QUESTION: Why is my lavender turning brown? I planted some and was hoping it would be a big part of my garden, and now it’s all dying and I’m distraught. – Tina O
JENNIFER POINDEXTER AT GARDENING CHANNEL REPLIES: There are a variety of reasons as to why your lavender is browning. Let’s discuss each possible cause and how you can (possibly) correct the issue:
1. Your Lavender Has a Fungal Disease
If you don’t grow lavender in ideal growing conditions, it runs the risk of becoming water-logged. When this occurs, the plant may develop root rot.
This disease causes the plant to brown. Once root rot sets in, it’s difficult to cure. Therefore, avoiding it is your best method. Ensure to plant lavender in an area with well-draining soil to avoid this problem.
2. Your Lavender Has Too Much (or Too Little) Moisture
If your plant receives too much water (or not enough) it can lead to the plant turning brown. Again, well-draining soil can assist if the plant becomes oversaturated.
During periods of heavy rain, ensuring the soil is loamy, may help the plant rebound from receiving too much water. If the plant is under watered, it’s best to practice the deep watering method.
This allows you to apply more water at a single time which should encourage a deeper root system and the plant should draw moisture from the ground between waterings.
It’s vital to test the soil regularly to know when the plant needs more water. When the soil is dry to your first knuckle, water the plant deeply again. This should help you avoid over or underwatering your lavender plant.
3. Your Lavender Has Too Much (or Too Little) Humidity
If your plant receives too much (or too little) humidity, this can cause the plant to brown. Too much humidity can be avoided by ensuring there’s at least one foot of space between each lavender plant.
This assists with providing adequate airflow. You may also prune to provide better airflow. If your lavender is browning due to too much humidity, it’s also wise to provide afternoon shade.
Should your plant get brown and crunchy, this could mean it doesn’t have enough humidity. Avoid this by misting the plant with water. Finding the right balance in humidity, should help your plant maintain its beautiful color.
4. Your Lavender Is Invaded by Pests
If you spot pests on your plants, be sure to treat the situation quickly with an insecticide. You may also try to handpick the pests or spray the plant with soapy water. This should help dislodge them.
Pests will suck the coloring out of your plant due to their feeding habits. Treating pest infestations promptly should help your plant rebound.
5. Your Lavender Needs Nutrients
When plants produce blooms during the growing season, it takes nutrients. Lavender may brown when it’s trying to produce but doesn’t have what it needs.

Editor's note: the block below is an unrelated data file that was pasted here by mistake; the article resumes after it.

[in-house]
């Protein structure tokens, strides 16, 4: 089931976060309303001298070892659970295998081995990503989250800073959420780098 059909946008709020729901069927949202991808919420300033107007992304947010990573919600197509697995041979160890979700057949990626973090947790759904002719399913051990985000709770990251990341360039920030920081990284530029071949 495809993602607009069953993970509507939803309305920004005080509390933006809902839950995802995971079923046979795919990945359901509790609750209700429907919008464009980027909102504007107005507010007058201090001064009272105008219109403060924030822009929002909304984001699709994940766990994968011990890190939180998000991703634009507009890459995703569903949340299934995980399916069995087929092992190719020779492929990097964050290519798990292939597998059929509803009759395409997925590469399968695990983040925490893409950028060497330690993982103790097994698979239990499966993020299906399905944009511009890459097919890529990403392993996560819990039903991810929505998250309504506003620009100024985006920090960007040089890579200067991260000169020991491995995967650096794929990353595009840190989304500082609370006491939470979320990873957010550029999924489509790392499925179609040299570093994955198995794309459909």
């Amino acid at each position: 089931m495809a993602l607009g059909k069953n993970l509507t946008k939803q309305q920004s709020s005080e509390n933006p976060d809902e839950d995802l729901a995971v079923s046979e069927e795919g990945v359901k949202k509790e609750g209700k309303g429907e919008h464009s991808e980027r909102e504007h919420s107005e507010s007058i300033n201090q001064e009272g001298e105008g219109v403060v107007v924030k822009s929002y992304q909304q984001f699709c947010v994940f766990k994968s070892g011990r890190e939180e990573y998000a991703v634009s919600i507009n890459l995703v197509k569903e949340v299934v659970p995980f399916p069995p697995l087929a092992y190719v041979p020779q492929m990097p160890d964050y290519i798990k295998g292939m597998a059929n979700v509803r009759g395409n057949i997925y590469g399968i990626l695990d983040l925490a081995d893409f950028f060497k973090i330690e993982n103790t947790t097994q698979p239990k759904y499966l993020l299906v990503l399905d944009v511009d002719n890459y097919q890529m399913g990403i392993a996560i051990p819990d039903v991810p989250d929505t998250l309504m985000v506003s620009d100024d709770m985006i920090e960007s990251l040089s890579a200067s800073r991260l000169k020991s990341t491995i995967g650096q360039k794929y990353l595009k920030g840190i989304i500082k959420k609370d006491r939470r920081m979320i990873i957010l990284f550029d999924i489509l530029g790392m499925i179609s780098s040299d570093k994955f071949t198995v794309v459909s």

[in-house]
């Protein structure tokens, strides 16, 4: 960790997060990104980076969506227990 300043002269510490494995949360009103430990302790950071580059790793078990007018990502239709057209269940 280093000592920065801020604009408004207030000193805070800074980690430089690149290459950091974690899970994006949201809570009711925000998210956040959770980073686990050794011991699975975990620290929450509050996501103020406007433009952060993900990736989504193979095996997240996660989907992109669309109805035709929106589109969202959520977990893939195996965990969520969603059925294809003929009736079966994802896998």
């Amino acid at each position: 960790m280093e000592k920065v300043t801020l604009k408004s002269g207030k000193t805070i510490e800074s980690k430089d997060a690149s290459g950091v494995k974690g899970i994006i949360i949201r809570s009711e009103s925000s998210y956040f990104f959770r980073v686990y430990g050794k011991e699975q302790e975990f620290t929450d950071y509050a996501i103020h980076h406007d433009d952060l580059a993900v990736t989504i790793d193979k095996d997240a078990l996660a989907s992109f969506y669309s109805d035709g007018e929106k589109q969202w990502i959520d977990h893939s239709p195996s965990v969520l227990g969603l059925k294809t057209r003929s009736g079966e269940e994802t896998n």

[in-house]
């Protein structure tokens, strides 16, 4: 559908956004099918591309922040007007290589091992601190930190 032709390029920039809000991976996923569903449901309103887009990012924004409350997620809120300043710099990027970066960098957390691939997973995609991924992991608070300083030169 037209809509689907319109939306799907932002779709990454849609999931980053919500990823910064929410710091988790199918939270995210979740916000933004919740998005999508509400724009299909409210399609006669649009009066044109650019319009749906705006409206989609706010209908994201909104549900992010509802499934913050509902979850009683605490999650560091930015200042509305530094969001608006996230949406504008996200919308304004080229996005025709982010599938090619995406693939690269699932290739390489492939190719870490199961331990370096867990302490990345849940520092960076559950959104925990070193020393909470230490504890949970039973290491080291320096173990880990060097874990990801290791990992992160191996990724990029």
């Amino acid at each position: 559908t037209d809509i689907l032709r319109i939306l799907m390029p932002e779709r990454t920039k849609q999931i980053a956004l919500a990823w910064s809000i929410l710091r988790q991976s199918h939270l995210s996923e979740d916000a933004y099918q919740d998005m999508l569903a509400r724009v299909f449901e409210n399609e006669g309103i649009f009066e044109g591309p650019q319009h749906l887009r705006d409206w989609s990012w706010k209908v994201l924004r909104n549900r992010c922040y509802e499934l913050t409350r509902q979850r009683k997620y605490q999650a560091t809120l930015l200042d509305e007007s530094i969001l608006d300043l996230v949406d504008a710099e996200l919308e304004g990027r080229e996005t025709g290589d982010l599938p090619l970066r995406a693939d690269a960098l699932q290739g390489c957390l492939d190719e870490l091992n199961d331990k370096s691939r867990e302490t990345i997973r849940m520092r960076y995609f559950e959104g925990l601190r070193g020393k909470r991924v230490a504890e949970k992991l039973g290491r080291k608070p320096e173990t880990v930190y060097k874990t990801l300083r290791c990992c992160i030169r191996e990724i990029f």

To avoid this issue, be sure to supply lavender with fertilizer twice each year. Apply a balanced fertilizer as the plant begins to produce.
Then apply a second dose after the first set of flowers fade. This can ensure your plant isn’t running on empty during the growing season.
6. Your Lavender Needs Pruning
Sometimes lavender plants turn brown due to their age. Plants may feel younger by pruning them.
If you see brown patches appearing in your plant, ensure none of the other issues mentioned here are occurring.
If they aren’t, then give your lavender plant a trim. Be careful not to remove more than 30% of the plant at a time. However, by cutting the plant back, it should turn back the clock. This should make for a younger, more productive plant.
7. Your Lavender Needs Adequate Growing Conditions
As mentioned earlier, if you don’t provide adequate growing conditions, your lavender plant could fall prey to disease.
Avoid these issues by ensuring you grow lavender in an area with full sunlight and well-draining soil. Most fungal issues thrive in areas that are cold and wet.
By planting in a space that drains excess water away quickly and also contains full sunlight, this should help deter diseases from forming.
8. Your Lavender’s Growing Season Is Coming to an End
The last reason why your lavender plant may be turning brown is frost has occurred. Lavender should remain winter hardy in planting zones five through nine.
If frost has occurred, and you live in a hardiness zone, cut lavender back to soil level. Then apply a light layer of mulch or straw to insulate the roots over winter.
If you live in an area that gets snow regularly, this may insulate the plant without needing anything extra. Take these tips into consideration when overwintering your lavender plant.
You now have eight reasons why your lavender plant could be turning brown. Assess the situation and determine which of these things is behind the color change in your plant.
Then utilize the tips provided to rectify the situation. Hopefully, this will get your plant moving in a healthier direction, so you may enjoy your lavender in future years.